From segregation and racism to a diversified neighborhood, the Christian Street YMCA has a rich history to share and preserve. This film explores the impact of The Great Migration through current and former members, as well as the YMCA’s continuing reputation as a safe haven for African American children and as a place for opportunity and growth for all (00:09:02). Read more

Finding Home: The Ruth L. Bennett Story by members of the Ruth L. Bennett House, Chester Housing Authority and citizens of Chester, PA  (Chester, PA)

Finding a place to call home was essential to those leaving the Jim Crow South. For many women and children who arrived in Chester, PA, in the early 20th century, the Ruth L. Bennett Home was their first safe haven. A pioneering woman, Bennett’s life of service is explored through first-person accounts, archival photos, and historical documentation (00:11:37). Read more

John Coltrane Place: Giant Steps of Philadelphia by The John Coltrane House Film Committee (Strawberry Mansion)

This film focuses on John Coltrane, the legendary jazz musicians, during his time in Philadelphia, when he laid the foundation for his revolutionary approach to music. The film explores the community’s attempts to make his former home a cultural mecca for jazz aficionados around the world (00:09:26). Read more

Victory Voices: Vision Anew by members of St. Paul's Baptist Church (West Poplar)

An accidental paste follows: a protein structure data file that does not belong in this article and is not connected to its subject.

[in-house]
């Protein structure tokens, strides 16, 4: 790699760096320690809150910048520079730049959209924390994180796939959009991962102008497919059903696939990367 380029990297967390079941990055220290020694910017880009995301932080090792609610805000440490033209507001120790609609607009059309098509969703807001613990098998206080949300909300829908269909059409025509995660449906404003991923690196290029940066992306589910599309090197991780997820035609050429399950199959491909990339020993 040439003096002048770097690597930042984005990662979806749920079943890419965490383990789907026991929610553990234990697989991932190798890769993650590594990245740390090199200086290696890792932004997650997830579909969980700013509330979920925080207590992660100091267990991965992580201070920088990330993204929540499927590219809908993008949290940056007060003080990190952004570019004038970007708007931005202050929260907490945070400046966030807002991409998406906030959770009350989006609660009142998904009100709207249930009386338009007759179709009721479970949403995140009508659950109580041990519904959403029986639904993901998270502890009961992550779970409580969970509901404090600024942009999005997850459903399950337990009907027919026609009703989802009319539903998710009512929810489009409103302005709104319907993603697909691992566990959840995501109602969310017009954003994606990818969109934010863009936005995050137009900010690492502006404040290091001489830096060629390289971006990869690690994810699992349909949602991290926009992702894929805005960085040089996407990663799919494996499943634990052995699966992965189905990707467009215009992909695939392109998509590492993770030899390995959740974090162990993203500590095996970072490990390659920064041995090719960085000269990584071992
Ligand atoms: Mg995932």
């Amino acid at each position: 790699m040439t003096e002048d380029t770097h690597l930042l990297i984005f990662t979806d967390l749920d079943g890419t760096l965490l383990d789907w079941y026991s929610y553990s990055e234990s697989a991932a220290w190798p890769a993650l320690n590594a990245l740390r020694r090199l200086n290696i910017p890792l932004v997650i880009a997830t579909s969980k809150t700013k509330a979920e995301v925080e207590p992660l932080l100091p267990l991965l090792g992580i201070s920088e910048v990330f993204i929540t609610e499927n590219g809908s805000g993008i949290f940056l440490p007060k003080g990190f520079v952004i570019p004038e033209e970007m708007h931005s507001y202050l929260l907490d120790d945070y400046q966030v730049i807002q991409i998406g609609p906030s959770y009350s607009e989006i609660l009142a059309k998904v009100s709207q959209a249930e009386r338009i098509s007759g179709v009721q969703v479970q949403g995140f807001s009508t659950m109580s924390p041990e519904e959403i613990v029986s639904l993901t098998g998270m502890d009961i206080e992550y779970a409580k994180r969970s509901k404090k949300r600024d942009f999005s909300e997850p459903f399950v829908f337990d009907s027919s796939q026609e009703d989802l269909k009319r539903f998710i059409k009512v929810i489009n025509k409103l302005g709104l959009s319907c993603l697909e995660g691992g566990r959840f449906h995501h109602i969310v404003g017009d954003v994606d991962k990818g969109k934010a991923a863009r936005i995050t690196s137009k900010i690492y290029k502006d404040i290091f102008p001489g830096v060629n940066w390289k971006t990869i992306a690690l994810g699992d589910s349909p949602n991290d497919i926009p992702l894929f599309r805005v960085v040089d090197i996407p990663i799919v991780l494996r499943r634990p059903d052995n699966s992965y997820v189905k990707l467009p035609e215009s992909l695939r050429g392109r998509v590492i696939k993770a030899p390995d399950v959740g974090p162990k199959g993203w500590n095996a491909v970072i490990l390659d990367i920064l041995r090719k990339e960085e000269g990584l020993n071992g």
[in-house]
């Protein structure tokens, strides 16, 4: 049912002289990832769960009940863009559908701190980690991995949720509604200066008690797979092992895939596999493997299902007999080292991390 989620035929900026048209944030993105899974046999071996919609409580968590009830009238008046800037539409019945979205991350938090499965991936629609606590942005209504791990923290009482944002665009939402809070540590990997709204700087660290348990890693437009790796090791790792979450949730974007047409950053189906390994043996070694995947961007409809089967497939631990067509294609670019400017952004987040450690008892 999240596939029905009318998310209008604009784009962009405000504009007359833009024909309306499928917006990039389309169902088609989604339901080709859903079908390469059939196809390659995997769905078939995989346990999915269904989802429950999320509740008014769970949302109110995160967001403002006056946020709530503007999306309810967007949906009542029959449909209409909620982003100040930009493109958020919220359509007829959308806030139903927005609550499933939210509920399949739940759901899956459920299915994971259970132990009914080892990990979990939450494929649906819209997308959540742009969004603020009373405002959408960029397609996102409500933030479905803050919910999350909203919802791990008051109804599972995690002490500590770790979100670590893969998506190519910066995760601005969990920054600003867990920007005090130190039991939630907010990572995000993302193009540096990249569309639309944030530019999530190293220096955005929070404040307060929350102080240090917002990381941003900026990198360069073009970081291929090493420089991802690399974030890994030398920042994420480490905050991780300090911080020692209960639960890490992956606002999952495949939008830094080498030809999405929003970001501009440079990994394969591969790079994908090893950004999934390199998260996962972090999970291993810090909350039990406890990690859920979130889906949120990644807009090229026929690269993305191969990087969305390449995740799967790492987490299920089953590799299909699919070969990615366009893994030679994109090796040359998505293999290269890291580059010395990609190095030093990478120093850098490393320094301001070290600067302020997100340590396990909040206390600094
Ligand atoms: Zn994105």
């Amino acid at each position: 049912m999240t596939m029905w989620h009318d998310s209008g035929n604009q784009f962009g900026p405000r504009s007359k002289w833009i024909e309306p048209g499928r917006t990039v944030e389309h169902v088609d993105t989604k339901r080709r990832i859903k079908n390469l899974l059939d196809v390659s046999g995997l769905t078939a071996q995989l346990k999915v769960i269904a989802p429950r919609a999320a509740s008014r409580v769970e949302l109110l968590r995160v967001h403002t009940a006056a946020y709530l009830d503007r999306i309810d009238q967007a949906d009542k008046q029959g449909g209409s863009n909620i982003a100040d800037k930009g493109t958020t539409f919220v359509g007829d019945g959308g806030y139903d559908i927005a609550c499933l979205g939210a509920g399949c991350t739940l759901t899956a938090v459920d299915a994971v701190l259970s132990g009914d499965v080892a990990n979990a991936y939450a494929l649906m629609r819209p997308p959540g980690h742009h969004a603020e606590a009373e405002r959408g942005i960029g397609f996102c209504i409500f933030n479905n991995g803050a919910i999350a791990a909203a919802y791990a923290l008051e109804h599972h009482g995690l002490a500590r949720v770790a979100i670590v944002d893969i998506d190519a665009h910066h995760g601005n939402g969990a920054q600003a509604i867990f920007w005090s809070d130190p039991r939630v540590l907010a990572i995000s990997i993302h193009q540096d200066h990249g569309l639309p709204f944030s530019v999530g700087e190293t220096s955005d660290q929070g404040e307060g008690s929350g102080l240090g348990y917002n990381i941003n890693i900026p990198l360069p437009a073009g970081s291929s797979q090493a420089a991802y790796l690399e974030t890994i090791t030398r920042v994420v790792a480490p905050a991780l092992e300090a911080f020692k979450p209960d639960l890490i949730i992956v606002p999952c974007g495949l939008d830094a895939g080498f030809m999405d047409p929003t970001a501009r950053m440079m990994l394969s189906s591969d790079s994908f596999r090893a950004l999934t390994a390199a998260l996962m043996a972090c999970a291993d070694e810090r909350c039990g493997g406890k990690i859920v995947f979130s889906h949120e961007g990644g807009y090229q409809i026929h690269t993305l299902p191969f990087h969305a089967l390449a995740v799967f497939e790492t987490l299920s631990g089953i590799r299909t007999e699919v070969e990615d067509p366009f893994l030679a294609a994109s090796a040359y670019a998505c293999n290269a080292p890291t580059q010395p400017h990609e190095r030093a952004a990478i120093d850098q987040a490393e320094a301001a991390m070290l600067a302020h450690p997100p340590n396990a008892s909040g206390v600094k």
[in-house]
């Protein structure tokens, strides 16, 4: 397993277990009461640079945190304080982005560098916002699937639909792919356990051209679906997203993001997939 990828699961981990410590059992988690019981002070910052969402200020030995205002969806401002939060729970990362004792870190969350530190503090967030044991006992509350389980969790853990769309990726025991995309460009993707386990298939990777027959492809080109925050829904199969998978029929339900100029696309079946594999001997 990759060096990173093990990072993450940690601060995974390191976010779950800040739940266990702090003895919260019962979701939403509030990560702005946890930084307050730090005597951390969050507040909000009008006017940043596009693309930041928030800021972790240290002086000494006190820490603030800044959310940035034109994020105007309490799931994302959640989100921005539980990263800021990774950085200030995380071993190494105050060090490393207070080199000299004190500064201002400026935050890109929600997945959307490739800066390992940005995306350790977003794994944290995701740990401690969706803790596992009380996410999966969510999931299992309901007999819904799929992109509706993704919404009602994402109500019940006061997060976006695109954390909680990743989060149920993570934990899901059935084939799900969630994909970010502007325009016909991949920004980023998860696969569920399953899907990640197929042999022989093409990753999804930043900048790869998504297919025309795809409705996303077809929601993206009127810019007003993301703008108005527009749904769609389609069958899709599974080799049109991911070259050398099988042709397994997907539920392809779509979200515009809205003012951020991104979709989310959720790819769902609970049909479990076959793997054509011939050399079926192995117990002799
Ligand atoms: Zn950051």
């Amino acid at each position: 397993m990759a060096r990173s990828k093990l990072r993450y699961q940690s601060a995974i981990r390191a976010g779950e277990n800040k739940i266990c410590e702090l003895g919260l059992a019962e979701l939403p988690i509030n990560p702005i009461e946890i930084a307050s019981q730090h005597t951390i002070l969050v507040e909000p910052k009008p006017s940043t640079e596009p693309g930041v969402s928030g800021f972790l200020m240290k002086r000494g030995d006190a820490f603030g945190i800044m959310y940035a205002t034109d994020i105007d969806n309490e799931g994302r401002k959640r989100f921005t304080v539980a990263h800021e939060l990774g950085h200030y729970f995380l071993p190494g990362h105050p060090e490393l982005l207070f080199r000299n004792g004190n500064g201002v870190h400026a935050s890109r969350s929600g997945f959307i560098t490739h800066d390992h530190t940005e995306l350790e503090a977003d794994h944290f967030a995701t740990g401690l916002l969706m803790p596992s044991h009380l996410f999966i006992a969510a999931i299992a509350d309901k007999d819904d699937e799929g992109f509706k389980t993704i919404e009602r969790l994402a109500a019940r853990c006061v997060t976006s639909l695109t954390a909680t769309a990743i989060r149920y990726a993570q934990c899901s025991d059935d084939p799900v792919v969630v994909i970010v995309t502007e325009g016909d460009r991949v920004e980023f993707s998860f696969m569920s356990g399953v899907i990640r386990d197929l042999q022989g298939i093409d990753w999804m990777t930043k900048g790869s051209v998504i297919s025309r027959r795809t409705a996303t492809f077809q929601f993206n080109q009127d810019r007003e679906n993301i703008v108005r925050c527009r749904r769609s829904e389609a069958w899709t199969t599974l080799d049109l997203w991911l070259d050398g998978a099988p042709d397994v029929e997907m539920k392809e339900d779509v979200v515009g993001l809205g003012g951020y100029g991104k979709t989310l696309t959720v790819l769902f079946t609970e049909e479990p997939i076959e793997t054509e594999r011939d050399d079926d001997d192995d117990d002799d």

This video provides a brief account of the century-plus journey of Morning Star Missions, which runs St. Paul's Baptist Church. It looks at pastors and congregants and highlights the E. Luther Cunningham Community Center (former St. Paul's Community House) as the Church's expanded home for serving the impoverished community in which it’s located (00:09:03). Read more

William Penn High School: The Story of a Great School's Promise by members of the William Penn Development Coalition (Yorktown)

William Penn High School was a source of pride for Yorktown residents, but in 2009 the School District of Philadelphia recommended its closure. Despite community resistance, the building was sold and demolished. This video documents the history of the school, the struggle of its alumni and others to maintain it as a community institution, and their hopes of eventually revitalizing the school at a new location (00:09:06). Read more

 


Quotes From Educators:

"It [Precious Places] moves documentary practice away from the individualistic and idiosyncratic, typified in projects likeSupersize Me (2004, by Morgan Spurlock) and Fahrenheit 9/11 (2004, by Michael Moore), towards collaborative interactions between neighborhoods, filmmakers, and scholars who create new histories. As a result, the project constitutes more than an intervention into the conceptualization of documentary. Importing concepts from postcolonial studies, the project shows how to embody difficult and sprawling polyvcalities and microhistories as a way to reclaim and revitalize ideas about the archive, history and memory.

Rather than creating a single authorial vision, Precious Places advances the collaborative ethnographic and historical model, where community participants become the authors and not simply the objects of community history."

-- an excerpt from Patricia Zimmerman's article "Imbedded Public Histories" published in Afterimage, March/April 2006


Film Stills